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dc.contributor.authorSkinner, Sarah Lucille
dc.date.accessioned2014-03-04T02:52:36Z
dc.date.available2014-03-04T02:52:36Z
dc.date.issued2007-12
dc.identifier.otherskinner_sarah_l_200712_phd
dc.identifier.urihttp://purl.galileo.usg.edu/uga_etd/skinner_sarah_l_200712_phd
dc.identifier.urihttp://hdl.handle.net/10724/24495
dc.description.abstractThis qualitative action research self-study’s purpose was to examine how one department chair and teacher leader in one public high school (grades 9-12) used reflective practice as a method of professional development to inform and negotiate the multiplicity of her position as part-administrator, part-colleague, and part-teacher. Undertaken from an insider’s positionality and with a critical theory frame, this study also examined how a department chair, committed to an educational philosophy that promotes democracy, dealt with the hierarchies within her position and the organization’s structure. This study made two arguments: 1) enacting the department chair position is an existential practice in which the person negotiates a multi-layered, contingent space, 2) and reflective practice is an essential means for the department chair to do that work. The practitioner-researcher was the study’s primary participant, but fellow teachers, department chairs, and administrators served as co-participants. Data was collected via ethnographic methods, including an attitudinal survey, interviews with the school’s former and current principals, a professional reflective journal maintained by the research-practitioner, two videotaped department meetings, collected email and other role-related artifacts, and a daily professional action log. The practitioner-research “wrote the data,” using reflective vignettes and “re-storied” scenes from the data set and her own memory, to conduct an inductive analysis, using Bakhtin’s (1981, 1986) conceptions of heteroglossia, hybridity, and becoming, furthered by Freirian (1970) theory. The study’s conclusions included that a department chair lives in heteroglossia, continually negotiating the various tensions acting upon it, but able to privilege certain tensions to further emancipation for all members of a school’s organization. With the role in a state of continual “becoming,” no fixed professional training is apt for the role; instead, reflective practice provides a means for a practitioner to develop her work in the midst of it, making contextualized and authentic meaning. As a liaison position, the department chair role’s is an untapped resource for principals to build democratic school communities focused on individual potentials and achievement.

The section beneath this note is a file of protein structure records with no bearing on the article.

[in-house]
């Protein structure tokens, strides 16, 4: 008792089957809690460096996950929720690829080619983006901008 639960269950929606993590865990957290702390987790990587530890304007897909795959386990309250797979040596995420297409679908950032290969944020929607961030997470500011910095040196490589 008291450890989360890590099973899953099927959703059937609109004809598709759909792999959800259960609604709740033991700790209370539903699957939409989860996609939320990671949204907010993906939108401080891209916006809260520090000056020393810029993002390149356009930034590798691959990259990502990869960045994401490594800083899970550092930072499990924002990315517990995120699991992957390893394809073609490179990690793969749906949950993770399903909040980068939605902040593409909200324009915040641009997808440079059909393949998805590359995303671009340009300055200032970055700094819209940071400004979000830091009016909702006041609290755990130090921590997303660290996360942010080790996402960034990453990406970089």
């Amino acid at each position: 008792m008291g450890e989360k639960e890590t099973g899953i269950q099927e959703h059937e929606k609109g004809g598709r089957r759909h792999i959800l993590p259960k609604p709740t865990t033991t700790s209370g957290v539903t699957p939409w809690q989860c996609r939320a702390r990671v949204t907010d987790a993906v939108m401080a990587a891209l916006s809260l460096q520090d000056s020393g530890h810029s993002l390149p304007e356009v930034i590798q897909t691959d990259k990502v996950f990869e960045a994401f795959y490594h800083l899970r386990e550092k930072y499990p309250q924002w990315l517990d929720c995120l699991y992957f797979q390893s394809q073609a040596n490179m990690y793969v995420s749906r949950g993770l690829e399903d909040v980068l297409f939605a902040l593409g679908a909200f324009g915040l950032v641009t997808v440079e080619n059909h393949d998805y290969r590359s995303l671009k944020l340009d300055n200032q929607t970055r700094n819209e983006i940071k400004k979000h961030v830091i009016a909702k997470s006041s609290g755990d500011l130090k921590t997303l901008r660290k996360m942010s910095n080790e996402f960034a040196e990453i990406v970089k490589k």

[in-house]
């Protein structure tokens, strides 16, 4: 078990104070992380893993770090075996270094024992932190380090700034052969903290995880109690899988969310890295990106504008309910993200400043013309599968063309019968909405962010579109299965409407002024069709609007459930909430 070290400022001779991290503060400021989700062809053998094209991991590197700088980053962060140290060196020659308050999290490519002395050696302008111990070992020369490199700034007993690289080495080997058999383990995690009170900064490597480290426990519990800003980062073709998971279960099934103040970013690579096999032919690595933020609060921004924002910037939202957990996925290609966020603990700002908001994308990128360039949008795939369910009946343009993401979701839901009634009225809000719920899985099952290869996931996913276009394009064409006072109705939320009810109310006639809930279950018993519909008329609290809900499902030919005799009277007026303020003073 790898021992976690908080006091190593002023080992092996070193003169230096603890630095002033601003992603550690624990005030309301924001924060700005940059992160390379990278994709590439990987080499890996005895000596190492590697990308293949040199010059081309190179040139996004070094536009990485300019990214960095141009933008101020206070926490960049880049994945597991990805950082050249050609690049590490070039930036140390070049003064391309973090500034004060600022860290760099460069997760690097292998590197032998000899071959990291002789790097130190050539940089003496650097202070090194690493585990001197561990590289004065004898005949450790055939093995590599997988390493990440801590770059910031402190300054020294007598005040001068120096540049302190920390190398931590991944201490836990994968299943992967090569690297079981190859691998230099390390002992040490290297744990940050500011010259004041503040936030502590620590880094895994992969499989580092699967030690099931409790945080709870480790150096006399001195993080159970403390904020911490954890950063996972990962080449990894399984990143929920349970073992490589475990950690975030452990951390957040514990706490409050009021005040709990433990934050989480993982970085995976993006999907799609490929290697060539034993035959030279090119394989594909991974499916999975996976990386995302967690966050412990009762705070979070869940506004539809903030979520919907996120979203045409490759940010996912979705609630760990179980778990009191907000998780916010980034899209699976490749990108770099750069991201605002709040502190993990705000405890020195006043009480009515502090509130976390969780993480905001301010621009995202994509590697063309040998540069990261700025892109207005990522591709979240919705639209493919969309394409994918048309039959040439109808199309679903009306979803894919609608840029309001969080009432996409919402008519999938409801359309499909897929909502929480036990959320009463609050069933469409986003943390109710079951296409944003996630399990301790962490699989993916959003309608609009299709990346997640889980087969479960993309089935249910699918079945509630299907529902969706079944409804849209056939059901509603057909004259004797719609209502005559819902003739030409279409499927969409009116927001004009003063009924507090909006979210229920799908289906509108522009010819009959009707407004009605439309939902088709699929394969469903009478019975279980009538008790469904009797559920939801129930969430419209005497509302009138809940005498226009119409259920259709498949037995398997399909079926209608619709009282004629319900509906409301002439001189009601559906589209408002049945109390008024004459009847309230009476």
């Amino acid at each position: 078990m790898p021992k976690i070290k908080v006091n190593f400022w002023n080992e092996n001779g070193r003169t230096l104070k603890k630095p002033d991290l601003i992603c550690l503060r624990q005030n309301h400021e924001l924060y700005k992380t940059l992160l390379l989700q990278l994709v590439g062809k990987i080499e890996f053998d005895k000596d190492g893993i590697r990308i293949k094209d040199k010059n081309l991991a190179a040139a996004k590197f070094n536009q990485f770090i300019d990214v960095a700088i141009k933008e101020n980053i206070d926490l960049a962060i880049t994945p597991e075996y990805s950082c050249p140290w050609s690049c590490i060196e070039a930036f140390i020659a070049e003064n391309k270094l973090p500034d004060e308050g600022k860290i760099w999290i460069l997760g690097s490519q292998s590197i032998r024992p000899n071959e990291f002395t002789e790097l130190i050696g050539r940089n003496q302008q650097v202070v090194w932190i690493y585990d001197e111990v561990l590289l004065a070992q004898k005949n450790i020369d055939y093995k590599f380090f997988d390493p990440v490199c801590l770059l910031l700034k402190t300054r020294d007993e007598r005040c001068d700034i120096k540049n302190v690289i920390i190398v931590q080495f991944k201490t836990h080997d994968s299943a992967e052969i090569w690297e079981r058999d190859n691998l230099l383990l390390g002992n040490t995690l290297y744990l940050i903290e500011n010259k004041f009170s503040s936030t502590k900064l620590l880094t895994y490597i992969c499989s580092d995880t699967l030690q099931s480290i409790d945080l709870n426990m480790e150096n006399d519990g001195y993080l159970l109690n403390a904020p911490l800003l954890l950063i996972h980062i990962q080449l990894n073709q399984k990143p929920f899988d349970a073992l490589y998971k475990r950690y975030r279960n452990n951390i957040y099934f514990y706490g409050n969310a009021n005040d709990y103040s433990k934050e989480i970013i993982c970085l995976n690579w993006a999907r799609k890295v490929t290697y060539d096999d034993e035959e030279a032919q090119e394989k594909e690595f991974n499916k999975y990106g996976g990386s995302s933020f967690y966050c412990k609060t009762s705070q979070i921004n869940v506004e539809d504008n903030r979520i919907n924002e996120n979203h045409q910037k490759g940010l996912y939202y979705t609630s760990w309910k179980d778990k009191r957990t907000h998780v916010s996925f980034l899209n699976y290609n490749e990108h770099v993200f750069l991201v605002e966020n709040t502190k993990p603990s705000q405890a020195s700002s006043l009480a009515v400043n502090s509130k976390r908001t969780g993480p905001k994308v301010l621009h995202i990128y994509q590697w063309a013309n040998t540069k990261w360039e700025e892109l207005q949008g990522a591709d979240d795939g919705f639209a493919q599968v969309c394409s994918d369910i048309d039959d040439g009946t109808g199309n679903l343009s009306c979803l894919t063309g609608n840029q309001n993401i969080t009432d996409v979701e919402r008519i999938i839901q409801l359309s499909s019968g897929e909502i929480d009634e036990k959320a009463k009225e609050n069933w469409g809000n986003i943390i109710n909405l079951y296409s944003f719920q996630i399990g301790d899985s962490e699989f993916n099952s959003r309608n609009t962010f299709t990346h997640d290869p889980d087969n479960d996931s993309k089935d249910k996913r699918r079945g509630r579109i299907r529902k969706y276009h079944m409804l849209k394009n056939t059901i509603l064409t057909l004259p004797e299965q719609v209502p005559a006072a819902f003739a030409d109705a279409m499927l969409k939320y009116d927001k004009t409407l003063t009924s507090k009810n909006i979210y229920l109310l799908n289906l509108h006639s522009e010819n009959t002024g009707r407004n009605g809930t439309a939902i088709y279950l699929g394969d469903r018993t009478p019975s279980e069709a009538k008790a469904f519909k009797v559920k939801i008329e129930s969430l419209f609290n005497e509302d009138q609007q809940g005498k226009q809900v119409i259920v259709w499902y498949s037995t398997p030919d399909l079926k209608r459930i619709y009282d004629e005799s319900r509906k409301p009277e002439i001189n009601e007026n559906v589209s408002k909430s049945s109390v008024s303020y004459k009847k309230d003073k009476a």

dc.languageeng
dc.publisheruga
dc.rightspublic
dc.subjectAction research
dc.subjectHigh school department chairs
dc.subjectTeacher leader
dc.subjectRole theory
dc.subjectReflective practice
dc.subjectHeteroglossia
dc.subjectHybridity
dc.subjectBecoming
dc.subjectDemocracy
dc.titleReflecting from the middle
dc.title.alternativeheteroglossia and the role of the high school department chair
dc.typeDissertation
dc.description.degreePhD
dc.description.departmentLanguage and Literacy Education
dc.description.majorLanguage Education
dc.description.advisorBob Fecho
dc.description.committeeBob Fecho
dc.description.committeeSally J. Zepeda
dc.description.committeePeg Graham


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